3. Before dealing with this point it is relevant to refer to the scheme of the material provisions of the Regulation. Section 153 confers power on the Municipality to order removal or repair of buildings which may be found in a dangerous state. Under this section the Committee may by notice require the owner of the building, wall or structure to remove the same forthwith or cause such repairs as the Committee may consider necessary for the public safety. The section also empowers the Committee to take at the expense of the owner any steps which it thinks necessary for the purpose of averting imminent danger. If the owner on whom a notice is served under s. 153 complies with the requisition nothing more need be done. If, however, the owner does not comply with the requisition served on him the Committee is empowered to cause the repairs to be made after six hours' notice to the owner under s. 220. This section provides that whenever the terms of any notice issued under this Regulation have not been complied with the Committee may, after six hours' notice, cause the act to be done by its officers. As a corollary to this provision, and indeed as its consequence, s. 222 empowers the Committee to recover the cost of the work done under s. 220. Section 222(1) authorises the Committee to recover the cost of the work from the person in default. Sub-sections (2) and (3) of s. 222 then deal with the question as to which person should be held to be in default, the owner or the occupier; with that question we are not concerned in the present appeal. Sub-section (4) of s. 222 provides that where any money recoverable by the Committee under this section is payable by the owner of the property, it shall be charged thereon and shall be recoverable as if it were a tax levied by the Committee on the property. By sub-section (5) it is provided that the contract between the owner and the occupier is not affected by this section. It is under s. 222(4) that a demand notice was served on the appellant by respondent 2. That takes us to s. 234 which provides for the machinery of recovery of municipal claims. This section provides, inter alia, that any tax claimable or recoverable by a Committee under this Regulation, after demand has been made therefor in the manner prescribed by rule, be recovered on application to a Magistrate having jurisdiction within the limits of the Municipality or in any other place where the person by whom the amount is payable may for the time being reside, by the distress and sale of any movable property within the limits of such Magistrate's jurisdiction belonging to such person. The proviso to this section prescribes that nothing in this section shall prevent the Committee at its discretion from suing for the amount payable in any competent Civil Court. It would thus be seen that the object of making an application to the Magistrate is to obtain an order from the Magistrate directing the recovery of the tax claimable or recoverable by distress and sale of any movable property belonging to the defaulter. It is under this section that the Magistrate was moved by respondent 2. That in brief is the scheme of the material provisions of the Regulation.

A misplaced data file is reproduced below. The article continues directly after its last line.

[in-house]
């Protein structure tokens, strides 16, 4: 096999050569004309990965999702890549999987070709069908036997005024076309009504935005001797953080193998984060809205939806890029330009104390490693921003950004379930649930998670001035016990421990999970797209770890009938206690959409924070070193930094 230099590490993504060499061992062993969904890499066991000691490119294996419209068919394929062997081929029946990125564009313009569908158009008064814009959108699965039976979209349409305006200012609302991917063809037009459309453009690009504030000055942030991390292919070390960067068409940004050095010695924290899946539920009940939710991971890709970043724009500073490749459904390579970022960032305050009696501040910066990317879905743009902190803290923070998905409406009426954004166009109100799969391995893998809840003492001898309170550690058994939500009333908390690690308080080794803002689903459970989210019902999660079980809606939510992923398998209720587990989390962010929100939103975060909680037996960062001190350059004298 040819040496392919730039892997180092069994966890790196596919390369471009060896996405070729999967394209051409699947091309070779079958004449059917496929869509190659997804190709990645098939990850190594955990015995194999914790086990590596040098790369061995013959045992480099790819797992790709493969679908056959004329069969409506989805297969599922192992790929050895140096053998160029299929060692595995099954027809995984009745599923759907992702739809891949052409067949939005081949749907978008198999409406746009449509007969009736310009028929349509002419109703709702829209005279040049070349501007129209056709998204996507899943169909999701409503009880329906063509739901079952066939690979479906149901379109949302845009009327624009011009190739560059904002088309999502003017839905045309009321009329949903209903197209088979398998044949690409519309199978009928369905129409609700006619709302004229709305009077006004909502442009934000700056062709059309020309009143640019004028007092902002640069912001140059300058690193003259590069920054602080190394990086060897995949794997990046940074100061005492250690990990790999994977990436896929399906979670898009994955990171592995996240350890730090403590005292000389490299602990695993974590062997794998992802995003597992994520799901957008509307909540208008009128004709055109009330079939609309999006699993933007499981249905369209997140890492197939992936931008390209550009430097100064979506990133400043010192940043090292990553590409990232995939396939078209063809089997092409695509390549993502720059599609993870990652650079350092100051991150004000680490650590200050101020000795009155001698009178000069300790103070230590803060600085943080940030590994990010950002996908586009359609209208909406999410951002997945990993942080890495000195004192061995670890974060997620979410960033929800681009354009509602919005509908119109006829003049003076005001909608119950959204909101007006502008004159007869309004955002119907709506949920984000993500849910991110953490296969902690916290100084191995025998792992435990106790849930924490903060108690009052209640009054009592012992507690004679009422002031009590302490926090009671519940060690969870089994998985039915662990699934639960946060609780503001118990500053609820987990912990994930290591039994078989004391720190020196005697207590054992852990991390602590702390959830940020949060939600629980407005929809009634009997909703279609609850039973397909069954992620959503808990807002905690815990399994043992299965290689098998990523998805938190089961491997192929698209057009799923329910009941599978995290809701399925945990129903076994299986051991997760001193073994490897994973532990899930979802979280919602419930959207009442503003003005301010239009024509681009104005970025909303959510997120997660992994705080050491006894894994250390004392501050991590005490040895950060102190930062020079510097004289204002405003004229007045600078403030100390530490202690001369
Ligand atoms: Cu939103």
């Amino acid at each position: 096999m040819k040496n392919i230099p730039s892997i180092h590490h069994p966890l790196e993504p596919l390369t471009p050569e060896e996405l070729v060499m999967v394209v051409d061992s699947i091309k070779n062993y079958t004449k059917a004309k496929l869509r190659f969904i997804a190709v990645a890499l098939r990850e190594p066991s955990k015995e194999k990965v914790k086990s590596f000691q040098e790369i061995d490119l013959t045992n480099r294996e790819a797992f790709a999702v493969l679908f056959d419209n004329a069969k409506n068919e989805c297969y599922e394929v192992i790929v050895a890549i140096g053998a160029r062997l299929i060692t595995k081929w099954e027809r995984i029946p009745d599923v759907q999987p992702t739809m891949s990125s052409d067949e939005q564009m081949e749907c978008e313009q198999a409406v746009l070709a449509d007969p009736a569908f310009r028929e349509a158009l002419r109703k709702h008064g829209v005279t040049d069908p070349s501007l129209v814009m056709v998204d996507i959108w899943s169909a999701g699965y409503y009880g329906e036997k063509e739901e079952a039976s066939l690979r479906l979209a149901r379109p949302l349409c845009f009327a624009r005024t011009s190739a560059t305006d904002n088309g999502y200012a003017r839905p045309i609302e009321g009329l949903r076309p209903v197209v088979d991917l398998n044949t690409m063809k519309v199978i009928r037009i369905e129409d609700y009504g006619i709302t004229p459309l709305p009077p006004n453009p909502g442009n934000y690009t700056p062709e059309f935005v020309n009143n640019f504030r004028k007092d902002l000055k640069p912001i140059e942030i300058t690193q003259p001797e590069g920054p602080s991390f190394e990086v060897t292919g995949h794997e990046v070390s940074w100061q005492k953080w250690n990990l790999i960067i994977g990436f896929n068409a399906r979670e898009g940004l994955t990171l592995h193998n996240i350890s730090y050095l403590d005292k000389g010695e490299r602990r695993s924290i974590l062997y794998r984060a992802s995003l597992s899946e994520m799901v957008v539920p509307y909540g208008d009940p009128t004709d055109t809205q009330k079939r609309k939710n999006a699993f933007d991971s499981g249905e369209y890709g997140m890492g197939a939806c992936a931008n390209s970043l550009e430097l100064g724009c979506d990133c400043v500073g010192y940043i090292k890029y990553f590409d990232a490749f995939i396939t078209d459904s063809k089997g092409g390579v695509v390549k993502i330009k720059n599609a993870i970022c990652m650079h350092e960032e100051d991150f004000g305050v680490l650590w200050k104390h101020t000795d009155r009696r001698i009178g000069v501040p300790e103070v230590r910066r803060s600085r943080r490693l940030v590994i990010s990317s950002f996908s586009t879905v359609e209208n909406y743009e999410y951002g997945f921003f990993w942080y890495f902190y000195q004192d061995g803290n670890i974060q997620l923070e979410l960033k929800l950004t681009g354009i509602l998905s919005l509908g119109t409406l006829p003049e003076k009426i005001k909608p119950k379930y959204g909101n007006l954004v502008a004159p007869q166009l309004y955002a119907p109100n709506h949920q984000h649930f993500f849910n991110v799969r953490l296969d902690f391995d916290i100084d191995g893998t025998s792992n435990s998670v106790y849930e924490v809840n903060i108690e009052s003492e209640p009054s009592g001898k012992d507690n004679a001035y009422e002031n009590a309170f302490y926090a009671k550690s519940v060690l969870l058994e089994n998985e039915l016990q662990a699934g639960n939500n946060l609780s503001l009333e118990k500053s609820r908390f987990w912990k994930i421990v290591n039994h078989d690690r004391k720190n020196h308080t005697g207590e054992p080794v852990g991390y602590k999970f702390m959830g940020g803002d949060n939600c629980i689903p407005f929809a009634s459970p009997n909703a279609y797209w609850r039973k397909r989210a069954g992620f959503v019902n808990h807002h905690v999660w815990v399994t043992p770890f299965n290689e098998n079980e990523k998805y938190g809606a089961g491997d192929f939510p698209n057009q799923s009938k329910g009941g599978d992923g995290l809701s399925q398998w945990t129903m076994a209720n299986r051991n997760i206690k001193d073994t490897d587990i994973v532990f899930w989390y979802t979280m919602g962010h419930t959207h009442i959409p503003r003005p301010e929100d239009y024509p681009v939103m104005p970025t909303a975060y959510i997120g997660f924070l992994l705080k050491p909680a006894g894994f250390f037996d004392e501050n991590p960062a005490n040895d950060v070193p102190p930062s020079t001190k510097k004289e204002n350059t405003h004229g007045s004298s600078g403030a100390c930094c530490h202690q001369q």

4. The main argument which Mr. Chatterjee, for the appellant, has pressed before us is that in determining the nature of the proceedings under s. 234 and the character of the Magistrate who entertains an application made under the said section, it is important to bear in mind that a person in the position of the appellant has no other opportunity of challenge the validity of the notice as well as the validity of the claim made against him by the Committee. The argument is that it would be open to the owner to contend that the notice issued under s. 153 is invalid or frivolous. It would also be open to him to contend that the amount sought to be recovered from him is excessive and that even if the repairs were carried out they could not have cost as much, and since the scheme of the Regulation shows that it provides no opportunity to the owner to raise those contentions except in proceedings under s. 234 the nature of the proceedings and the character of the Magistrate who entertains them should be liberally constructed. The proceedings should be deemed to be judicial proceedings and the Magistrate should be held to be an inferior criminal court when he entertains the said proceedings.